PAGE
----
Environmental, Social and Governance (ESG) criteria are growing in importance in the drive to attract and retain the best talent, with today’s recruits expecting tangible action from employers on climate issues.
The last few years have seen a dramatic shift in the dynamic between employers and employees.
Employees are increasingly looking to employers to have clear, authentic values and reflect these in their day to day working practices.
This switch in focus is leading many organisations to think differently about their employer brand and ways to develop a supportive and inclusive culture.
Equality, diversity, inclusion and ESG
Equality, diversity and inclusion is a fundamental part of the ESG conversation.
Inclusivity goes beyond guarding against discrimination or championing equal treatment (both of which are still very important) and to the heart of employees’ sense of belonging in the workplace.
Inclusion is usually more about breaking down barriers and helping employees feel valued and supported as individuals.
For this reason, it can feel more challenging for employers to implement than the more easily measurable metrics of equality and diversity. However, whilst knowing where to start may feel daunting, the good news is that many of the key inclusivity building blocks do not involve huge investments of time or money from employers.
ESG recruitment policies and procedures
The first, and perhaps most obvious, place to start is with policies and procedures.
Employers should ensure that targeted equality, diversity and inclusion policies are in place, with more specific policies around subjects like menopause, mental health and wellbeing, fertility and gender identity as these conversations develop.
But it is important that policies and procedures are accessible and the principles flow down through working practices; they should not just be seen as box-ticking.
Training should also be rolled out to all employees on a regular basis to ensure that the dialogue around inclusion stays relevant and meaningful.
Returning to work and Agile working
The next important ESG touchpoint for many employers will be agile working.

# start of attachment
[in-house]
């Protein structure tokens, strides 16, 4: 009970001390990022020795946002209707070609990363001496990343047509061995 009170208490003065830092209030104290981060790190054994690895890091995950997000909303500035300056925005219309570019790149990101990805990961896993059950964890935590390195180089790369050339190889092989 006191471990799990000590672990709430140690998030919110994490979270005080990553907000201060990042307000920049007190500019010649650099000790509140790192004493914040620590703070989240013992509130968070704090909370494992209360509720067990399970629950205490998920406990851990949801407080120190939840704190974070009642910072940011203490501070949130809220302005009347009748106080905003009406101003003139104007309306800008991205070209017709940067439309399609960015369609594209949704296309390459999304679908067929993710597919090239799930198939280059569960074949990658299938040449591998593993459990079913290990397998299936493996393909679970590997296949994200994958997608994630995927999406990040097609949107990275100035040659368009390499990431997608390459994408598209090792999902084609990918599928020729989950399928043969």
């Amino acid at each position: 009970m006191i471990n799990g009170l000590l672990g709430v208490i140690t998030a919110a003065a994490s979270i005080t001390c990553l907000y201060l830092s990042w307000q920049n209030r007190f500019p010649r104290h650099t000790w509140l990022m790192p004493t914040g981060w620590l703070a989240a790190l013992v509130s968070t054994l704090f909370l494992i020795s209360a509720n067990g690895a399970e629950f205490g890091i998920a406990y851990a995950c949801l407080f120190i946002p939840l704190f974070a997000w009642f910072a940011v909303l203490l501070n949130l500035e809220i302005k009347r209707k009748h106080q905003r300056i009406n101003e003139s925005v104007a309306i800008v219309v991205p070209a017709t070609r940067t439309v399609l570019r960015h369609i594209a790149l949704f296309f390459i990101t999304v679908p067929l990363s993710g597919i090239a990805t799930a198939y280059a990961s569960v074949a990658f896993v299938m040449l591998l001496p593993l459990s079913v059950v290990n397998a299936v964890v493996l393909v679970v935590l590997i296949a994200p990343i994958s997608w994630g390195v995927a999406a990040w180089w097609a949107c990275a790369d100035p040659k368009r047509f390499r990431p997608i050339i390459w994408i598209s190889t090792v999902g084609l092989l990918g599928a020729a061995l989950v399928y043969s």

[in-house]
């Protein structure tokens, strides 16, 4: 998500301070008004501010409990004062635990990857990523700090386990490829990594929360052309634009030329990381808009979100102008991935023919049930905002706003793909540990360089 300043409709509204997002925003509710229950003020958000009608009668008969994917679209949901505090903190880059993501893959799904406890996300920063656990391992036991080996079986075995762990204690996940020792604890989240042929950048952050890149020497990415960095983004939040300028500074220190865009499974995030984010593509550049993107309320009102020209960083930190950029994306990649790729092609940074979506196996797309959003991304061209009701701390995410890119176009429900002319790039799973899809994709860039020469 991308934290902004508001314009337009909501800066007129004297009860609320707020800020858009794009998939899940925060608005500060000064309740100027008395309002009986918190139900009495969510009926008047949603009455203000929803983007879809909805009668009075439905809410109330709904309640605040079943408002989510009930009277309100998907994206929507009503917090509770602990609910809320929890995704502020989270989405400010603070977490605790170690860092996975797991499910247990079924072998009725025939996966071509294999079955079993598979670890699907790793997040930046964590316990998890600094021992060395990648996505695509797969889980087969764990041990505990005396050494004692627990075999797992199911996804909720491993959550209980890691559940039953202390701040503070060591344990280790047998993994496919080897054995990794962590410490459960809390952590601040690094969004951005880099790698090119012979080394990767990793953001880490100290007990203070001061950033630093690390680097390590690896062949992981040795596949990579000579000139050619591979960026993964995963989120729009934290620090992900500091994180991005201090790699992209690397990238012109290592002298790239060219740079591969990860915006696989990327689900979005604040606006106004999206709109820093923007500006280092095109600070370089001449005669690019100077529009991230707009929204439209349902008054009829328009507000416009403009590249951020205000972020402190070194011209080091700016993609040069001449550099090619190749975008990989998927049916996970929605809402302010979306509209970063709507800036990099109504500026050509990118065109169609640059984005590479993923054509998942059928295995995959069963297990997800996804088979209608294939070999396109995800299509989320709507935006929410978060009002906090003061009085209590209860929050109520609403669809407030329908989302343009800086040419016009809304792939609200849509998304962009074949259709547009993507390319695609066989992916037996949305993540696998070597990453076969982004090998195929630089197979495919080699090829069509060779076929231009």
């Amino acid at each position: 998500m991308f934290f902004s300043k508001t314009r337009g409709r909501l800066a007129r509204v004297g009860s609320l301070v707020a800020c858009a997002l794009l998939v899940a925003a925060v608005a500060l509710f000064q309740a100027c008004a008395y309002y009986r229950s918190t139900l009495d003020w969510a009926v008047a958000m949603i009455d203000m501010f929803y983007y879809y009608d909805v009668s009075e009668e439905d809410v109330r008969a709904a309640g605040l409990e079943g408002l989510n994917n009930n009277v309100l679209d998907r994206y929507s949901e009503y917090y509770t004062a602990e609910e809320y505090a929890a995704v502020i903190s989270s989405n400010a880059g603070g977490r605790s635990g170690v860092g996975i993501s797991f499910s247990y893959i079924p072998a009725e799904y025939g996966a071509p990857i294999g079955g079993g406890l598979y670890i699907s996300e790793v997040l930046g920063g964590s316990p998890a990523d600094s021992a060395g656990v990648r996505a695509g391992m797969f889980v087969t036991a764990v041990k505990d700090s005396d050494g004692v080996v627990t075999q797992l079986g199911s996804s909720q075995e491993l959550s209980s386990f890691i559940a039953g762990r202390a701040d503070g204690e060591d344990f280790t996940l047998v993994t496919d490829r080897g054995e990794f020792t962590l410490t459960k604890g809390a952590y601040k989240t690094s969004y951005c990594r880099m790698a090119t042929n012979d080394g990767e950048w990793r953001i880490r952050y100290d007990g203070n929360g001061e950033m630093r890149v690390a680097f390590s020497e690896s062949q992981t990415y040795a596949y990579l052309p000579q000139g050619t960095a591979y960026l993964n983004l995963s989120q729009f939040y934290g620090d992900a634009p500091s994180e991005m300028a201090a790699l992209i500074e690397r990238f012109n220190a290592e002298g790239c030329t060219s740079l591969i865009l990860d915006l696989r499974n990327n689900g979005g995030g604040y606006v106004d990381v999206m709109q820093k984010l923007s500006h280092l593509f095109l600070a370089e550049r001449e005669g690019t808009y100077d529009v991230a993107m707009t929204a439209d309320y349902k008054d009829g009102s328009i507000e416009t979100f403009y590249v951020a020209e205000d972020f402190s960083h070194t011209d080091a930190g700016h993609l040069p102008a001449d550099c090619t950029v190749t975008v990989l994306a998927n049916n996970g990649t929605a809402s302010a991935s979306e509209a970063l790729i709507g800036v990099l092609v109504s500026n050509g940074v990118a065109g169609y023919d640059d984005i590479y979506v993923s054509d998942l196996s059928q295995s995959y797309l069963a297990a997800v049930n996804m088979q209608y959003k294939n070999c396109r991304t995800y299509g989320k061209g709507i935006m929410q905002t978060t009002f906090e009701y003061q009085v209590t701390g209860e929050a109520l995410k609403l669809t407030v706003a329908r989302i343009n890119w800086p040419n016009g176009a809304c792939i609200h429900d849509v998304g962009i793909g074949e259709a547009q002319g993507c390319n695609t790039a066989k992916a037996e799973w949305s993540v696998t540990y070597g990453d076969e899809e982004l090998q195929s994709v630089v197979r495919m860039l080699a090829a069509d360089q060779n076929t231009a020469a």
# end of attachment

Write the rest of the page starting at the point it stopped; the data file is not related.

The pandemic undoubtedly acted as a catalyst for bringing this part of the ESG social agenda to the fore; virtually overnight employers and employees discovered the benefits of flexible working.
Whilst it is not going to be realistic for every employer to offer remote or hybrid working to all, where possible, fostering a personalised approach to location, hours and working practices can lead to huge leaps forward in inclusivity.
Even small tweaks in flexibility can provide much needed support to employees across focus areas, such as disability inclusion and social mobility.
Employee wellbeing is vital to Social ESG
Employee wellbeing will continue to be important for employers who are looking to support their employees as individuals, with differing needs.
The long-term impact of the pandemic is yet to be seen, but most employers will already have been grappling with how best to support employees struggling with personal trauma, burnout, financial pressures and a range of mental and physical health issues.
There is an increasing recognition that employees need and want to be seen not just as ‘staff’ but as human beings; people who face challenges and need support for wellbeing.
In an inclusive and supportive workplace, wellbeing should be a consistent anchor point to ensure that employees feel able to raise issues and know where to find help.
Recruitment and promotion
Recruitment and promotion processes offer another opportunity for employers to demonstrate their commitment to inclusivity.
Employees want to see themselves represented in their organisation across all levels (including leadership) which requires effort and focus over time.
Low-cost initiatives such as mentoring, shadowing and training for underrepresented groups can all play a vital role and provide a platform for measuring success.
Many employers are also looking towards positive action in recruitment and targeted succession planning to maximise the diversity of talent coming through the ranks.
Reward and compensation
Another practical area of innovation is reward, where forward-thinking employers are seeking to craft their benefit/incentive packages to appeal to a range of employees.
Again, many of these initiatives do not have to involve substantial costs. Perks such as buy/sell holiday allowances, unpaid sabbaticals, compressed working hours in the summer and free days off on employees’ birthdays can all be extremely popular and easy to implement.
As different employees will have different priorities depending on their personal circumstances, employers should start with a blank page and find out from employees what is on the wish-list before looking at feasibility.
The key to business success is dialogue
Finally, the importance of dialogue with employees cannot be stressed enough.
A huge part of enabling an inclusive and supportive culture comes with the ability to actively listen to employees in a safe space. Today’s employees are increasingly looking for employers that treat them as equals and share their values and ethics.
A meaningful, ongoing dialogue affords employers with an unmissable opportunity to meet these demands, by finding out what makes their employees tick and treating everyone as individuals.
Having a clear ESG agenda that employees can contribute to, with regular reporting and feedback, will deliver rewards on so many levels – reputation, workplace engagement, productivity and, ultimately, long-term success in becoming an employer of the future.
Danielle Ingham, Employment Partner based in the Trowers & Hamlins Manchester office